• Attention to reducing risks and perceptions

    • Greater use of PPP approach for investment


Fiscal framework implications of july govt finance statistics
Fiscal Framework Implications Of July Govt Finance Statistics

  • July government finance statistics reveal a fairly substantial decline in the growth of government revenue and conversely, an increase in the growth of government expenditure. The result is a substantial widening of the fiscal deficit for the month compared with the same month last year

  • In part due to the fall off in government revenue growth in July, cumulative growth in government revenue for the first four months of the 2014/15 fiscal year now comes in at just 6.4%, well short of the budgeted growth rate for the full fiscal year, of 8.8%.

  • In contrast, the undershoot of cumulative growth in government expenditure compared with budget, is much smaller. As a result, if one extrapolates these growth rates to a full fiscal year, one ends up with a fiscal deficit for the whole of 2014/15, of -5.5% of GDP, substantially greater than the official budget deficit, of -4.0% of GDP

  • Ironically, the shortfall in revenue growth is being driven more by a deterioration in company tax receipts rather than by a major reduction in indirect taxation, especially VAT, associated with lower than expected economic growth

  • The combination of these factors presents a fairly toxic environment for the medium term economic outlook and a possibly disturbing one for interest rate prospects and the Rand.

    • Likely to sustain anxiety of further downgrades in the country's credit rating

    • Also exerts even more pressure on government to stand its ground in restricting growth in public service remuneration in its wage negotiations currently underway with public sector unions.


Mtbps options
MTBPS Options Statistics

  • Fiscal adjustment: revenue/expenditure based—effects on output, consumption, investment, trade and financial markets, and debt;

    • Simple cost-cutting may be effective in achieving deficit reduction targets but does not encourage longer-run fiscal stability or allow for reforms that will generate more value for money spent

    • Avoid across-the-board cuts or expenditure ceilings. Such tools treat valuable, efficiently run programmes and outdated and poorly managed programmes in the same way

  • Avoid setting targets for size of public debt



Expenditure assignment and allocation of resources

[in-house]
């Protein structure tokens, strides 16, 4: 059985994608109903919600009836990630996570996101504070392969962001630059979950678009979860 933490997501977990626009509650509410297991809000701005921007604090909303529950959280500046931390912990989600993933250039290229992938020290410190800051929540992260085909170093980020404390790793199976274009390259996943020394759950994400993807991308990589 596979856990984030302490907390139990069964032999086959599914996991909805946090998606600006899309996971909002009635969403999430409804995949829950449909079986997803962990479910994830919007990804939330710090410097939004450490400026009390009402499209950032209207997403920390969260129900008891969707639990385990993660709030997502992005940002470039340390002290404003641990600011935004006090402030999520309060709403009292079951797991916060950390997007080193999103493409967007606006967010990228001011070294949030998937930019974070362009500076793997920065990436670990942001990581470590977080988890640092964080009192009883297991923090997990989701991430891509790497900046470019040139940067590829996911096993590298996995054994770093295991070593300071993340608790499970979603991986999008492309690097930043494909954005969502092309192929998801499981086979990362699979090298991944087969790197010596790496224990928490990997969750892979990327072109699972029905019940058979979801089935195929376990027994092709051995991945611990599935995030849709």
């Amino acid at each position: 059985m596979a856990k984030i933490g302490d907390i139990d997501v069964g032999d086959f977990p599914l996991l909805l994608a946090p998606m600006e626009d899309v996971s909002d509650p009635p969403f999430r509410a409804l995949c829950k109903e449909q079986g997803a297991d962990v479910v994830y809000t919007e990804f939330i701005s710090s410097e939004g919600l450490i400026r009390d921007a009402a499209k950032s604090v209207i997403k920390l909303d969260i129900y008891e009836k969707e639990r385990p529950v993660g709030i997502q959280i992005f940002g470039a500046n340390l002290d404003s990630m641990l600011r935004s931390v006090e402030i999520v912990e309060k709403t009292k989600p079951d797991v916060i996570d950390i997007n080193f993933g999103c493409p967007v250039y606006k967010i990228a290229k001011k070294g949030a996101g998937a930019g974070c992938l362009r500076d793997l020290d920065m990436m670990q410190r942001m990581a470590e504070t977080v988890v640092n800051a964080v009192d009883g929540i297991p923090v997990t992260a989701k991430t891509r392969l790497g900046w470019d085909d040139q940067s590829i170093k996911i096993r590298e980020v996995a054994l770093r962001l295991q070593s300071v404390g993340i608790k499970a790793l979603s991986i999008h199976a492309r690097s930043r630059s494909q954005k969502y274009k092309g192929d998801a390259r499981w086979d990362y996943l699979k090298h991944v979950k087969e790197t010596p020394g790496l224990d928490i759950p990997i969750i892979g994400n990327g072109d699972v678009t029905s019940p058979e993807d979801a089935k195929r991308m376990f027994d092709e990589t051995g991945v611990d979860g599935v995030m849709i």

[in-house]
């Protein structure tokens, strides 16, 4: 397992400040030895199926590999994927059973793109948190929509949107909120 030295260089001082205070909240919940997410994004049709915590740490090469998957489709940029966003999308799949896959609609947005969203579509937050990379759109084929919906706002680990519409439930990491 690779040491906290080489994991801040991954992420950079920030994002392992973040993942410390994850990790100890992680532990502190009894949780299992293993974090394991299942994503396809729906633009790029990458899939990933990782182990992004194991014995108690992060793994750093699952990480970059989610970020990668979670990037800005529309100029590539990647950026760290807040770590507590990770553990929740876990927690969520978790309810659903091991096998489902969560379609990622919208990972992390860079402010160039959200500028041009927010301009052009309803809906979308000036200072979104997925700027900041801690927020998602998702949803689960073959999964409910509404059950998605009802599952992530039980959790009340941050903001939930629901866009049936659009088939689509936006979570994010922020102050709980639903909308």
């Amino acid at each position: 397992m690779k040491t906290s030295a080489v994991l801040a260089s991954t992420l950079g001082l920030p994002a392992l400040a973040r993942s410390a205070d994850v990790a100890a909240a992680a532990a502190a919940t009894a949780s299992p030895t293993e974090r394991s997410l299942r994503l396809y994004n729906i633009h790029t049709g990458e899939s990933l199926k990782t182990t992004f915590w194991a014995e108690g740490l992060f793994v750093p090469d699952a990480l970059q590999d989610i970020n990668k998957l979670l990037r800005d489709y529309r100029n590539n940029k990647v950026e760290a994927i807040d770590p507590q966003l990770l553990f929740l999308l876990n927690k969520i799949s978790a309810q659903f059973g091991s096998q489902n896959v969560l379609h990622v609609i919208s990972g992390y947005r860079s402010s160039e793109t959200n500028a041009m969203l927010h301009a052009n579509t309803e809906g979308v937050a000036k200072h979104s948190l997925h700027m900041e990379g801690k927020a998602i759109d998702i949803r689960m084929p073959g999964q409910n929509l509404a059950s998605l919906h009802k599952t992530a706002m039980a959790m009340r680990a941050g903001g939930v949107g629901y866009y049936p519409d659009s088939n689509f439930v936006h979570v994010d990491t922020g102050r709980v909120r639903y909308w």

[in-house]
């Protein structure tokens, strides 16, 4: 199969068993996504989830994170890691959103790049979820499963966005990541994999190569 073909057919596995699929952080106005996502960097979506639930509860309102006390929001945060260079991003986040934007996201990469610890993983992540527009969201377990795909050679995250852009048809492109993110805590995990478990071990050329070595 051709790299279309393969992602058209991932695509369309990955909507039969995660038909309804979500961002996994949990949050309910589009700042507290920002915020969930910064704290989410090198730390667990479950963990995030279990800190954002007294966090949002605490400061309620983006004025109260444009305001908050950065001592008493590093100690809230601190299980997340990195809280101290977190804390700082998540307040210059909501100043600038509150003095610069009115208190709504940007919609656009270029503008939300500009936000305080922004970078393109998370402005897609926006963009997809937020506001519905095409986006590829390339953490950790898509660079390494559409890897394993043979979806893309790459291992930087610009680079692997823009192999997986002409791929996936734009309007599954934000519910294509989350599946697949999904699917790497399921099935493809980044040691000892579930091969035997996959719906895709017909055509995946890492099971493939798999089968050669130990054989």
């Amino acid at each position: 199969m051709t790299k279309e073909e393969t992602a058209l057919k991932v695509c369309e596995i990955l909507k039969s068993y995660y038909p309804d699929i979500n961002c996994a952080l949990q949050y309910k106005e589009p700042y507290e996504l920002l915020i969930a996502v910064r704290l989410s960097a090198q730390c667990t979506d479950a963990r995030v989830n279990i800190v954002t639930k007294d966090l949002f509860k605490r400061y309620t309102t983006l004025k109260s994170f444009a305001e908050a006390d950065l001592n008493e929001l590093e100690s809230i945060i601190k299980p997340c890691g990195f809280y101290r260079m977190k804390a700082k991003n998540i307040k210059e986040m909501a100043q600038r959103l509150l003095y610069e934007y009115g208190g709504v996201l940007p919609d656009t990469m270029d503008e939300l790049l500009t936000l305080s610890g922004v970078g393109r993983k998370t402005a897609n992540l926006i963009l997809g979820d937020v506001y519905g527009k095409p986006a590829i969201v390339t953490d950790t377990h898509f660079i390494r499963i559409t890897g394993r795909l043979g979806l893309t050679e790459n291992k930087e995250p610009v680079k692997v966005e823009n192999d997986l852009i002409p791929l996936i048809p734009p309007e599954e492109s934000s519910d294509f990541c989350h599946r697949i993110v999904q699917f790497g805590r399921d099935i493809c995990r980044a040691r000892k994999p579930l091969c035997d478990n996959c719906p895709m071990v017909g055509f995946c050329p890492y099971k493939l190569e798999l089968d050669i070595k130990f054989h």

Expenditure Assignment and Allocation of Resources Statistics

  • According to the MBAPRMA, the MTBPS must contain a proposed division of revenue between spheres and within sphere

  • The disparity between spheres of governments’ responsibilities and fiscal capacities give rise to fiscal imbalances

    • Provincial own revenue amounts to 4% of total provincial income while for local government, own revenue 56% of total income

    • To address the fiscal imbalance, s214 (1) of Constitution calls for an Act of Parliament to provide for:

      • State debt and other national obligations – top slice

      • Equitable division of revenue raised nationally among the national, provincial and local sphere of government – vertical division of revenue

      • The determination of each provinces’ equitable share of the provincial share of that revenue – Horizontal division, provincial equitable share determined in terms of formula

      • Any other allocations to provinces or local government from national government’s share and any conditions on which those allocations may be made –conditional grants


Vertical division of revenue

Borrowing Statistics

Local Government

Top Slice

Debt Servicing

Vertical Division of Revenue

Vertical division based on spending

on services, political decision

Horizontal splitbetween provinces

Horizontal splitby formula

Provinces

National

Vertical division may change in

light of MTEF

NationalRevenue

Total

spending


Provincial equitable share and local equitable share

1998 Statistics

Provincial Equitable Share and Local Equitable Share

  • PES and LES = transfer mechanisms that distribute funds among provinces and municipalities

  • Underpinned by the constitution

  • Initiated in

  • Components based and population driven

  • Both formulae regularly undergo reviews


Provincial equitable share
Provincial Equitable Share Statistics

  • Overall provincial equitable share allocation (i.e. vertical share) determined in terms of the national budget process

  • Formula used to determine equitable share allocations to each province (i.e. horizontal share)

    • Formula has six components

    • Reviewed in 2004 when social grant migrated to national government

    • Most recent review in 2010 involved introduction of a new health component (uses patient load from clinics and hospitals (25%) and a risk adjusted index that is a health risk profile of the population (75%) [Old component weighted each person without medical aid as 4 and 1 for each person with medical aid]

  • PES is only indicative and allows provinces to prioritise – therefore budgeting decisions and expenditure controls reside in provinces


Les formula structure
LES Formula Structure Statistics

LGES = BS + (I + CS)xRA ± C

Where:

  • LGES is the local government equitable share

  • BS is the basic services component

  • I is the institutional component

  • CS is the community services component

  • RA is the revenue adjustment factor